Rehab Insights is a weekly blog written by Burke Rehabilitation professionals to offer practical information for patients, families and the community. Its goal is to educate the reader on relevant topics in rehabilitation, general health and wellness.

Add Therapeutic Recreation to Your Rehabilitation

February 14, 2018

February is International Recreation Therapy month, making it a great time to talk a bit more about this important field. But what is therapeutic recreation exactly—and what role does it play in a patient’s life, both as an inpatient and once they leave the hospital?

“Therapeutic recreation covers a vast range of individual and different domains—corporate settings, parks and recreation, day programs and programs in the community and of course, physical rehabilitation,” says Alexandra Oudheusden, MS, CTRS, RYT, Director of Therapeutic Recreation at Burke.

According to the American Therapeutic Recreation Association (ATRA), “Clients in [Physical Medicine & Rehabilitation] have acquired limitations as a result of stroke, brain injury, spinal cord injury, amputation, orthopedic or other neurological conditions, and/or medical deconditioning. Resuming life activities following these conditions can be difficult. Recreational Therapy aims to reduce or eliminate these limitations to allow a return to a healthy and meaningful lifestyle.”

Burke’s Therapeutic Recreation department takes a holistic approach to healing and wellness, working with a patient’s prior interests to help them stay engaged and motivated. So, for example, if a patient was an avid golfer or tennis player, a recreational therapist could help them work towards getting back to those activities within the new framework of their illness or injury. A golfer might play adaptive golf, or a tennis player might now try wheelchair table tennis.

At Burke, all patients in the brain injury, spinal cord injury and neurological programs are referred to the Therapeutic Recreation department, but other clinicians, say a physical therapist, might also feel it’s important to incorporate recreational therapy into a treatment plan.

“We try to use activities and interests that patients already have so that those therapeutic interventions become powerful tools to motivate and promote independence,” says Oudheusden. “You don’t have a choice with some of the stuff you have to do. You may have to learn to use wheelchair, you don’t have an option. With us, if you want to play sports again there’s so much you can choose from—[there may be] five different sports that can meet those goals you have.”

The role of adaptive sports

Speaking of sports, adaptive sports are one way that therapeutic recreation plays a role in a patient’s life even after they leave the hospital. For both inpatients and outpatients, adaptive sports can be a form of co-treatment, and an introduction to activities outside of traditional therapy.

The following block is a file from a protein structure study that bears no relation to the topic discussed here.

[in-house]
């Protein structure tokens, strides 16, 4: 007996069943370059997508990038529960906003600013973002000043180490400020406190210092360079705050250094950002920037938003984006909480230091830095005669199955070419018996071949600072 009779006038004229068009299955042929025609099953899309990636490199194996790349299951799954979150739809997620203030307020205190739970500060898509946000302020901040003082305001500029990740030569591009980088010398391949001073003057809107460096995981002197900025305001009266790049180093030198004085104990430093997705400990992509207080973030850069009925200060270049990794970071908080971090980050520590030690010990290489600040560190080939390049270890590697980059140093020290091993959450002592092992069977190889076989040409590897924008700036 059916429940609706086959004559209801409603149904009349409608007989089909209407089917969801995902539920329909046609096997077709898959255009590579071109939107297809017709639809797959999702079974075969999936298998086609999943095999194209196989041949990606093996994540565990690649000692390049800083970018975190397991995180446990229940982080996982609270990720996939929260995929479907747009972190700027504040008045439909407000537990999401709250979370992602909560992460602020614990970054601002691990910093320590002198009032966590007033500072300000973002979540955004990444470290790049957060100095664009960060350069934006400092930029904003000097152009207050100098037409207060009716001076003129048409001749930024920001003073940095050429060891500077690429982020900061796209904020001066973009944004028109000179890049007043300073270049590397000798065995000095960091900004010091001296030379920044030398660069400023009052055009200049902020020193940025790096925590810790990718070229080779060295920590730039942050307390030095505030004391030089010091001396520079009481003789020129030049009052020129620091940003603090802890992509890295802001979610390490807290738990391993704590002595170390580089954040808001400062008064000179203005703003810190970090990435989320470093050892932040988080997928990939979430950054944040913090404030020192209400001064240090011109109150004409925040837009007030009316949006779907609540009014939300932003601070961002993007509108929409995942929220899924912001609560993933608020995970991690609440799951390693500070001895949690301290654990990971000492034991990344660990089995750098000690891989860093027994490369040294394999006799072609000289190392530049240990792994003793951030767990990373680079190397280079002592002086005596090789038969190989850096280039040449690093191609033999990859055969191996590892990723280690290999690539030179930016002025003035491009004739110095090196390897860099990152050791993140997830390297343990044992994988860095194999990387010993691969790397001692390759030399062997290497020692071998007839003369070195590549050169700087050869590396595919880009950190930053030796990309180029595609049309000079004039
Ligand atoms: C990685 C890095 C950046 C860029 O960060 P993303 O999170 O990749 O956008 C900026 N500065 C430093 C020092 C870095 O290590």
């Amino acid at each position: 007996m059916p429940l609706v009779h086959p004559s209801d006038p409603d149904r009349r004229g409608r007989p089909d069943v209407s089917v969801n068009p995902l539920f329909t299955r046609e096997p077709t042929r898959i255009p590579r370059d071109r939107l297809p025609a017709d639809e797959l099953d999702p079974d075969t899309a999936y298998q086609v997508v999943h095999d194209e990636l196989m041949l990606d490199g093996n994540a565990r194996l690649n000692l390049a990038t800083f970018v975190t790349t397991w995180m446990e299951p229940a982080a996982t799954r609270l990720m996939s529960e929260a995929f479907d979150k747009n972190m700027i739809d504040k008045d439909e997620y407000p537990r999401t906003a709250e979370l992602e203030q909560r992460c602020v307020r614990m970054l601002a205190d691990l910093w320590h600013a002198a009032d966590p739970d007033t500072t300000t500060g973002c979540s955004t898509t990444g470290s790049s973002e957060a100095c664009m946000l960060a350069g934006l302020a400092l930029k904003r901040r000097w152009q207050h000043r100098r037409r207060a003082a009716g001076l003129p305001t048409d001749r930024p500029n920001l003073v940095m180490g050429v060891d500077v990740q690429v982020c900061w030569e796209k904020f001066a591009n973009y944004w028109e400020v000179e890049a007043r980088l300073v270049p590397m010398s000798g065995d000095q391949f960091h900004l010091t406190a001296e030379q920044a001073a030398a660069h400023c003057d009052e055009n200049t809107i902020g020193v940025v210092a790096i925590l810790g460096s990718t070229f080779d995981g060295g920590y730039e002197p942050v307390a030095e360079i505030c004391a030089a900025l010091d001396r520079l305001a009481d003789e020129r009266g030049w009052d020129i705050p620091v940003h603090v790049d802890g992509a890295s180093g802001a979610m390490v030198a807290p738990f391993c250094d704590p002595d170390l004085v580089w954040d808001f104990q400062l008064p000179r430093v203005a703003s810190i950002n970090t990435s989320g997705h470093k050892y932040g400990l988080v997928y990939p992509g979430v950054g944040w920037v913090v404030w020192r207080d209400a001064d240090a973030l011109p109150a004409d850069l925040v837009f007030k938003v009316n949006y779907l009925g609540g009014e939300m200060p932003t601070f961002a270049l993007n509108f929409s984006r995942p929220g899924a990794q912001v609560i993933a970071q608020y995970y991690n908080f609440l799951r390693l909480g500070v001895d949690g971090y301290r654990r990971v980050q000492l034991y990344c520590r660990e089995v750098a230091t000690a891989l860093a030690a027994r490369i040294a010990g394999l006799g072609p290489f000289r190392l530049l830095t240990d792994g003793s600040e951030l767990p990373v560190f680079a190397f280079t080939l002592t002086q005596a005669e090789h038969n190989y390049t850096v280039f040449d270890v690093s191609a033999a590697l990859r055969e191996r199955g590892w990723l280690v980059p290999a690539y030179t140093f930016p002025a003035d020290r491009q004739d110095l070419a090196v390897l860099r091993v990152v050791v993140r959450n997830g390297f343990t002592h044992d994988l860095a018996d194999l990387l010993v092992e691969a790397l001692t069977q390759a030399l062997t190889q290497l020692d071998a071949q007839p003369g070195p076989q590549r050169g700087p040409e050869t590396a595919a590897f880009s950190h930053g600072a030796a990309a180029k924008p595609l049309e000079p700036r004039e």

Once they are discharged—or for community members who haven’t been Burke patients—adaptive sports are a way for individuals with lifelong limitations to stay engaged in activity and to find people who might have similar experiences. 

“Adaptive sports can be a great way to demonstrate personal success and independence—to prove they can overcome an obstacle,” says Oudheusden. It can also help them improve their fitness, whether it’s ­cardiovascular, strength, endurance or balance, she says. 

There’s also an important social component: “There are decreased feelings of loneliness and isolation and improved quality of life,” she says. And while not much research has been done in this area, says Oudheusden, “when you see people day after day getting better, you can see that there are benefits that are marked.”

Burke itself has a longstanding adaptive sports program. In fact, there have been adaptive sports at Burke since the 1970’s. Today, the adaptive sports program includes wheelchair table tennis—a great first step into the world of adaptive sports, says Oudheusden—and a handcycle team, which has in-season weekly practices and competes in races, as well as day-long events and clinics such as adaptive water skiing, climbing and golf.

One of the highlights of Burke’s adaptive sports program: its volunteers. Last year, there were over 80 volunteers in the program, and upwards of 85 percent of them were Burke clinicians and staff. Volunteers are knowledgeable and work towards ensuring a safe experience for everyone involved.

To learn more about Burke’s program, visit the Adaptive Sports page on Burke’s website or email

--Marisa Iallonardo

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Burke's Rehab Insights blog is intended to provide general information about rehabilitation and other health care topics. It should not take the place of medical care. Burke staff cannot comment on individual medical cases or give medical advice.

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